A possible game-changer

If more engaging offline material can be created in various regional languages and English for both school and college levels, ed-tech can truly be a powerful leveller

May 08, 2021 02:46 pm | Updated 02:46 pm IST

Ed-tech needs to reach underprivileged students and those who study in regional languages to fulfil its potential as a leveller.

Ed-tech needs to reach underprivileged students and those who study in regional languages to fulfil its potential as a leveller.

Technology has the potential to span categories and classes and become a powerful leveller in education. But the 30-odd digital start-ups present in the Indian market are designed to help students prepare for competitive examinations such as the JEE, NEET, and the Civil Service. Online tuitions and coaching or Maths and Science lessons especially for high school students are also popular and most of the content is in English.

With annual subscriptions reaching up to ₹40,000, the accessibility for lower-income groups is extremely limited, despite discounts being offered during the pandemic. Most videos and apps focus on concept clarification and coaching. Their purpose and business models are different, and we cannot fault them for not reaching everyone.

Options available

However, there are some options that are not so well known or advertised. The Ministry of Education’s initiative Swayam offers video courses for Classes 9 to 12 and for undergraduate programmes in Science, Humanities and Commerce and for post-graduation in MBA. Created by the National Programme on Technology Enhanced Learning (NPTEL), with teachers from the IITs, IGNOU, AICTE and the NCERT, a student needs to register, complete assignments and pass a final examination with 75% for certification. The certificate costs ₹2000 per course. The video-based lectures are available free of cost on DTH. One wishes the presenters had been more lively because the content quality is rich. The translation of the video courses into various regional languages has begun and experts will review these before they are released to the public.

The Diksha Learning App from NCERT focuses on the CBSE curriculum. With over three lakh users, it offers lesson plans to teachers, engaging material for parents and students, worksheets and activities to help with conceptual understanding. There are exercises for revision and practice that help clarify doubts. Adding material to support other Boards would make it accessible to more students. One negative comment on the website was that the app was not working properly but the ministry had promised to rectify it.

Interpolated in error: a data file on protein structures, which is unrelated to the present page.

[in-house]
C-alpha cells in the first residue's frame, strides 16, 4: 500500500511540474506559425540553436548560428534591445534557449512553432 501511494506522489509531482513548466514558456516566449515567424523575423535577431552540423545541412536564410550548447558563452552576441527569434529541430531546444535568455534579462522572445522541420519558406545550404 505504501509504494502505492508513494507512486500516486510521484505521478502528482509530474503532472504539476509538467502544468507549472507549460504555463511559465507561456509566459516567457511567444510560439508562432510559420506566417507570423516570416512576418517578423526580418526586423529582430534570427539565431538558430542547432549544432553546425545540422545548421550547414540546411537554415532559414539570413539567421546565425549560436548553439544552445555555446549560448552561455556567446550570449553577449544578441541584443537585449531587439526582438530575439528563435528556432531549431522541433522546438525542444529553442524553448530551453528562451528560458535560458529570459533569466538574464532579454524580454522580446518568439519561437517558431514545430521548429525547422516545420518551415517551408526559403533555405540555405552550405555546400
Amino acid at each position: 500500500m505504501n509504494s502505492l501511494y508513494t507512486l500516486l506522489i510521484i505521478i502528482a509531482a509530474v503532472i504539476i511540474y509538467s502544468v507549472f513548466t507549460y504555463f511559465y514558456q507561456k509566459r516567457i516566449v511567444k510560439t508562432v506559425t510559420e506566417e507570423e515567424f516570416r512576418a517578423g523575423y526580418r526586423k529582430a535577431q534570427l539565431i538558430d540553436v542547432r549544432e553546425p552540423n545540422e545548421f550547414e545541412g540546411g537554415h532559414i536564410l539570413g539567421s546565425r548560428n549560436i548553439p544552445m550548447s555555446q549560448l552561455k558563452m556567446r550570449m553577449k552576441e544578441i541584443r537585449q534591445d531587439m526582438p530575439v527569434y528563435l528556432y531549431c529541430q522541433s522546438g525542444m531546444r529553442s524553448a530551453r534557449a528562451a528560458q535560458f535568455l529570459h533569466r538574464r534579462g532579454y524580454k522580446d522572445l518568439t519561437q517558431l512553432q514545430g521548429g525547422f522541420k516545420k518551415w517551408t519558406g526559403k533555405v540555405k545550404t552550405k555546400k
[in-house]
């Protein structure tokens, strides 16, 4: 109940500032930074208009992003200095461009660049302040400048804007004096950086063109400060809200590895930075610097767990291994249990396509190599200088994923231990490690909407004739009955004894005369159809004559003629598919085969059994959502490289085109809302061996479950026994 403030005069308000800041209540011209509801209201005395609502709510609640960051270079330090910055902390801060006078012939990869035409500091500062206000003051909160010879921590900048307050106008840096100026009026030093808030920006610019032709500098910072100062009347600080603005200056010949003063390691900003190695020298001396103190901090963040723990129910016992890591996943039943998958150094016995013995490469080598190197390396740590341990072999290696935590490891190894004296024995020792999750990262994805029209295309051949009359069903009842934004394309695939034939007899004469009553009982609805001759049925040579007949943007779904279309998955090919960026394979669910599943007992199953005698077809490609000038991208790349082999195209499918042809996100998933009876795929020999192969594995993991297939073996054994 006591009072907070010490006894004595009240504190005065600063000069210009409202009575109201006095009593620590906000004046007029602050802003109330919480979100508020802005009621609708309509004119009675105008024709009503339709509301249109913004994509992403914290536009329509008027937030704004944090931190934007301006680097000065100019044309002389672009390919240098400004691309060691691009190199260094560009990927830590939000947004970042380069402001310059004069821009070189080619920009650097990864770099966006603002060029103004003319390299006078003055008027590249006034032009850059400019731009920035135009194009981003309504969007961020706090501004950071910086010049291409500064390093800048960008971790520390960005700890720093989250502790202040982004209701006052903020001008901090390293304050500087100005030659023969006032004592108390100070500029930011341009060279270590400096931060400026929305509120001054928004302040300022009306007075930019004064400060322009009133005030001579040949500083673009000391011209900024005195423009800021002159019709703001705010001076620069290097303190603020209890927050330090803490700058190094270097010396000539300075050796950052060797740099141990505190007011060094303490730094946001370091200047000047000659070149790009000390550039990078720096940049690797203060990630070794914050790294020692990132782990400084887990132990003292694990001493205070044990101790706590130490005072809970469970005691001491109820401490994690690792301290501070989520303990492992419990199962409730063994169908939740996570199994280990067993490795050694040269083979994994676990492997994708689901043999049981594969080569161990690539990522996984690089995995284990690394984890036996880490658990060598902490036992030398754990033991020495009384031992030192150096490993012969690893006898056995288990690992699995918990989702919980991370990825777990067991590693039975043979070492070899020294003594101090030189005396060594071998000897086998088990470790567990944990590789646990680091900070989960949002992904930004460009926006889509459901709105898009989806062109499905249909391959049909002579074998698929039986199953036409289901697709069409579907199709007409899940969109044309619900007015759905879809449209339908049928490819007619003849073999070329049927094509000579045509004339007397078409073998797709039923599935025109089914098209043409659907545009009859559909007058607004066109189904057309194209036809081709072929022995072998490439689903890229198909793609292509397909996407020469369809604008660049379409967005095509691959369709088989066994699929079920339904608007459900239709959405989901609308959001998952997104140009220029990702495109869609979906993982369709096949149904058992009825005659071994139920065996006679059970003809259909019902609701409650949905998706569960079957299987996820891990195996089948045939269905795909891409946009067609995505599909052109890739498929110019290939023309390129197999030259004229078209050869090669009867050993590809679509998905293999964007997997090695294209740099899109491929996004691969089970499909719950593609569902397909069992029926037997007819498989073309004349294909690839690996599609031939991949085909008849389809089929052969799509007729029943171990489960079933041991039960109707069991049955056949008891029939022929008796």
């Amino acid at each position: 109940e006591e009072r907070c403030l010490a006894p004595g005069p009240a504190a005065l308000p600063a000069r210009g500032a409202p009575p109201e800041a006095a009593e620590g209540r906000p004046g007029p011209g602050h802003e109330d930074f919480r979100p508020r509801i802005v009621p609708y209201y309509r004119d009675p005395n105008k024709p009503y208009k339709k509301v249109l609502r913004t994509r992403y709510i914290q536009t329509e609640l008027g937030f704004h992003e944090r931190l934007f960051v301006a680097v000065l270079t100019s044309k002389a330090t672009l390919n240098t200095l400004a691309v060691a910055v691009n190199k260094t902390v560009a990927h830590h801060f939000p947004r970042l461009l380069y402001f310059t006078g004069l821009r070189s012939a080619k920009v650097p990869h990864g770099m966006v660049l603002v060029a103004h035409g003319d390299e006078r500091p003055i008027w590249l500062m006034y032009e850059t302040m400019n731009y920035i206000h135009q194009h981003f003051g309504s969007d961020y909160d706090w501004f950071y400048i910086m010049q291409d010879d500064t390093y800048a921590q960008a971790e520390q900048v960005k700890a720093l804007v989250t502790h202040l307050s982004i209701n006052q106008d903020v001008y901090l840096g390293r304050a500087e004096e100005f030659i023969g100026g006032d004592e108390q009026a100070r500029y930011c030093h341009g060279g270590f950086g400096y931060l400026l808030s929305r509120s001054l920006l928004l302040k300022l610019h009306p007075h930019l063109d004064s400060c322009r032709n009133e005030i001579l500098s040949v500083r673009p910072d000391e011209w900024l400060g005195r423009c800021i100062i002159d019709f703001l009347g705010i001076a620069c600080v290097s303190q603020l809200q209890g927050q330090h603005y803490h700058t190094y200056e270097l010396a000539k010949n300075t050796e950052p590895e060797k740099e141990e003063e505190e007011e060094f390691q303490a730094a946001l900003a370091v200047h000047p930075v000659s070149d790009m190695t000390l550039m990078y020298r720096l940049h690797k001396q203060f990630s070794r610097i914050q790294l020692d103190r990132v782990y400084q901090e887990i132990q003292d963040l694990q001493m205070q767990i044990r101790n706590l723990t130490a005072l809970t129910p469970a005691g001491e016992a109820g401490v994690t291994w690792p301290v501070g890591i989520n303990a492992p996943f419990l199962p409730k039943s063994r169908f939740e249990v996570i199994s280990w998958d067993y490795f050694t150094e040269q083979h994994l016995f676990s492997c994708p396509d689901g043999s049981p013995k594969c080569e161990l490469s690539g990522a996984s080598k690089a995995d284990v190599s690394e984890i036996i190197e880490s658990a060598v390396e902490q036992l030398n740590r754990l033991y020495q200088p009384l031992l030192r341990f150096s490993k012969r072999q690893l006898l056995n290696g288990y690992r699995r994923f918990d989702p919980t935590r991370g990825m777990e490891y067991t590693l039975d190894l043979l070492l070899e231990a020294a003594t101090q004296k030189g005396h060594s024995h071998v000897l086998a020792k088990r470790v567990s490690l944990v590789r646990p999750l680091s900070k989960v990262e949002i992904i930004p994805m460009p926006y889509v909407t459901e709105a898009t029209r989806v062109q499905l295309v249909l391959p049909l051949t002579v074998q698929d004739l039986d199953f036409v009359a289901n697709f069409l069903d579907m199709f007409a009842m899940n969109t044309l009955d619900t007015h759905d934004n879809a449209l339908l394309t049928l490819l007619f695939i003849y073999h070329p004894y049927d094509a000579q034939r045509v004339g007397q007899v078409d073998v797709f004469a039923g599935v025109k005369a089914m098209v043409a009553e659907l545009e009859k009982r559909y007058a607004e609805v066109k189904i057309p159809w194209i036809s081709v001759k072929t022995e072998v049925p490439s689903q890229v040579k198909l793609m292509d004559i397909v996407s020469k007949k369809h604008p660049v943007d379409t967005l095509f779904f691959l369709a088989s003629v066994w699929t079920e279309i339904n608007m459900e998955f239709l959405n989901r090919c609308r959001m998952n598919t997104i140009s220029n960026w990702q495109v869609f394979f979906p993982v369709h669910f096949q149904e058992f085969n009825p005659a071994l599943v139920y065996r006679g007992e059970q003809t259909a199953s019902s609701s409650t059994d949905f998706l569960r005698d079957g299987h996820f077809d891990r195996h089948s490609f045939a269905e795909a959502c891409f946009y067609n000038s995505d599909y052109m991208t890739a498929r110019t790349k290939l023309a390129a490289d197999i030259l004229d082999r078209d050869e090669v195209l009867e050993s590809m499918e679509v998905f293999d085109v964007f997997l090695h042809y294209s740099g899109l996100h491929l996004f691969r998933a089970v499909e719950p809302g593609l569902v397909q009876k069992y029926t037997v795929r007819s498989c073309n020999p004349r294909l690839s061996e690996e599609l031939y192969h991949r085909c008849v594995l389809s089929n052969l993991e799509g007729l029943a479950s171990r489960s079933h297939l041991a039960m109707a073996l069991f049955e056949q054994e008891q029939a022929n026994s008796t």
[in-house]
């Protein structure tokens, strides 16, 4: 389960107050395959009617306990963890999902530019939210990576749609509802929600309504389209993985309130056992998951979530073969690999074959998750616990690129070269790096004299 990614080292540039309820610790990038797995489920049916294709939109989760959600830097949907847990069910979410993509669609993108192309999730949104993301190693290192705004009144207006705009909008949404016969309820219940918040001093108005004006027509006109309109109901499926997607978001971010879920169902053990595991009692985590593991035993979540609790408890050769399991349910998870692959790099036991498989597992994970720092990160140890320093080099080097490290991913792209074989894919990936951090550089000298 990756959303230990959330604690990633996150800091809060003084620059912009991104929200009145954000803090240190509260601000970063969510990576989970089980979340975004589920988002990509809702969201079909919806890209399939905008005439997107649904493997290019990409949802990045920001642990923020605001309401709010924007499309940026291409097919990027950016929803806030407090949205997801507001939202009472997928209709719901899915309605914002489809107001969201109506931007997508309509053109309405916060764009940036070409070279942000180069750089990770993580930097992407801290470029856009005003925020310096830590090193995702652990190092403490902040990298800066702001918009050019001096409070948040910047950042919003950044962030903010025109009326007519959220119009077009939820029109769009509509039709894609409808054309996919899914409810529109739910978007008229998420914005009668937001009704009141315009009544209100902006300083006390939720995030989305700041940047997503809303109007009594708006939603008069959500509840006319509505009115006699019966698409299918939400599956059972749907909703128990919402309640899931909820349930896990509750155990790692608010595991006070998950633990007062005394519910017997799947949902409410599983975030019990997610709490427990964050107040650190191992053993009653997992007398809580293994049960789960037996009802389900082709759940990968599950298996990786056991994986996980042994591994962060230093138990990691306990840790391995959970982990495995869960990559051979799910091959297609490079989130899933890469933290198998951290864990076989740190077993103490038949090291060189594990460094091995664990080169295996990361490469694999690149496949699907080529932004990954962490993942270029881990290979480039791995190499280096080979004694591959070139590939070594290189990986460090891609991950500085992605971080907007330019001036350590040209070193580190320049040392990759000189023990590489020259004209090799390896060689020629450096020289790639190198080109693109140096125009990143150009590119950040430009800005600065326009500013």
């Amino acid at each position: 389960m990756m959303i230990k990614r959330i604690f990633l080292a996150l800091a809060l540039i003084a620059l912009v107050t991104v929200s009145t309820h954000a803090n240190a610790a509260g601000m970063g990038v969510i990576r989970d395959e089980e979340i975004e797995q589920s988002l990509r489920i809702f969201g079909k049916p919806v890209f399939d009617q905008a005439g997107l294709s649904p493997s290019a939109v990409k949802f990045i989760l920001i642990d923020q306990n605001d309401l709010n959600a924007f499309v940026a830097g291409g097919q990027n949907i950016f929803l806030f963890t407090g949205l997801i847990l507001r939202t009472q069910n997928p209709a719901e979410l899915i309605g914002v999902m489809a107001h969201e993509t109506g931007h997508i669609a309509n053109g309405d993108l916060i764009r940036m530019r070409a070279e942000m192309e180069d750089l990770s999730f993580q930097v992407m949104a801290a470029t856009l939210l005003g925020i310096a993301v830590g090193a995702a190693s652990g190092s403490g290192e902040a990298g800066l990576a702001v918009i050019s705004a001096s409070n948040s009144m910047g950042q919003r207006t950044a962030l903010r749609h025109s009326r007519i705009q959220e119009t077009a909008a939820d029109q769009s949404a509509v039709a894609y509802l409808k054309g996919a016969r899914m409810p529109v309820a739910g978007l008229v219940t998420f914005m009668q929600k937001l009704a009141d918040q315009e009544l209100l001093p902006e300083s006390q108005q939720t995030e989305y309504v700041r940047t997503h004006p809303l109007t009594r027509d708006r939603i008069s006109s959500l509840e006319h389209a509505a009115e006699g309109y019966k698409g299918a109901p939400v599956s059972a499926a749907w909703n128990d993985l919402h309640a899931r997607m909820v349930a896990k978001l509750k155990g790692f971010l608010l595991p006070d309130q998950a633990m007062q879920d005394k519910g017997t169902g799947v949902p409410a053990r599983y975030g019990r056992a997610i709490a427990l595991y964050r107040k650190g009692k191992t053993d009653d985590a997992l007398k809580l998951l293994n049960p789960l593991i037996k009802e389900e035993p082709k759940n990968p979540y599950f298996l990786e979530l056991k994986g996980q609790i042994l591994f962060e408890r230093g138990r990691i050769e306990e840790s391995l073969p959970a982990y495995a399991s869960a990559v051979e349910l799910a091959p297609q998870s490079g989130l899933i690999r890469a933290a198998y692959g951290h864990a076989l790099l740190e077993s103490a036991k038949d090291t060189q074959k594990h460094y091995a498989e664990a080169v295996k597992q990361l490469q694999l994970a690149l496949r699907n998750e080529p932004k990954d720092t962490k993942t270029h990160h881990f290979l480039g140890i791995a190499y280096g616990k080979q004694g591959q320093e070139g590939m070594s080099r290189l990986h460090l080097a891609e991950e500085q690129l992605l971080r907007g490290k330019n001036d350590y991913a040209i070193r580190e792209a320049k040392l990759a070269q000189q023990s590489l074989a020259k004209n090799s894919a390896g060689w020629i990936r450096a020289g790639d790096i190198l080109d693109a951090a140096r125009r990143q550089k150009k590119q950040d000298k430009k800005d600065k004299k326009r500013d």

Another app is iDream Education, funded by corporate CSR and NGOs and offered free to students in the regional languages. Initially, launched as an online portal in 2016,. the app was released in March 2020 in response to the demand for at-home learning, says Rohit Prakash, co-founder, iDream. It offers interesting digital content for State Boards across the country and the CBSE in 14 languages. Besides interactive videos on Maths, Science, Social Sciences, Commerce, English Grammar, Hindi Vyakaran, Computers, STEM, do-it-yourself experiments, it also provides a rich digital library, practice questions, life skills. An app for teachers tracks usage, assigns tasks and monitors students’ progress. It won the Yes Foundation’s “Yes, I am the Change” award last year, which will support it for three years. They may consider offering the content in English as some government schools/colleges provide education in English.

Achievable dream

While the pandemic has broken teachers’ hesitation to use technology, compulsory refresher courses in using online learning methods, and hand-holding will make educators adept at complementing their classes with e-learning. With continuous use and over time, the dream of quality education for all is achievable.

The future of India’s school/college education lies in creating engaging offline videos and worksheets, lesson plans, question banks in all subjects in regional languages and English. These should be designed to be used along with the teacher’s own inputs. Cost-free offline videos for every student, whether in school or college, is essential. Connectivity issues can be prevented by screening the videos on a low-cost Smart TV installed in every classroom with a backup battery for uninterrupted power supply.

Investing in detailed planning, teacher training, timely installation of the needed infrastructure and e-learning apps, followed by close monitoring for a year or two to transform the culture in educational institutions, could make e-learning a game changer. It is necessary to take courageous steps forward to offer quality education to everyone.

Viney Kirpal is former Professor of English at IIT Bombay. Email: vineykirpal@gmail.com

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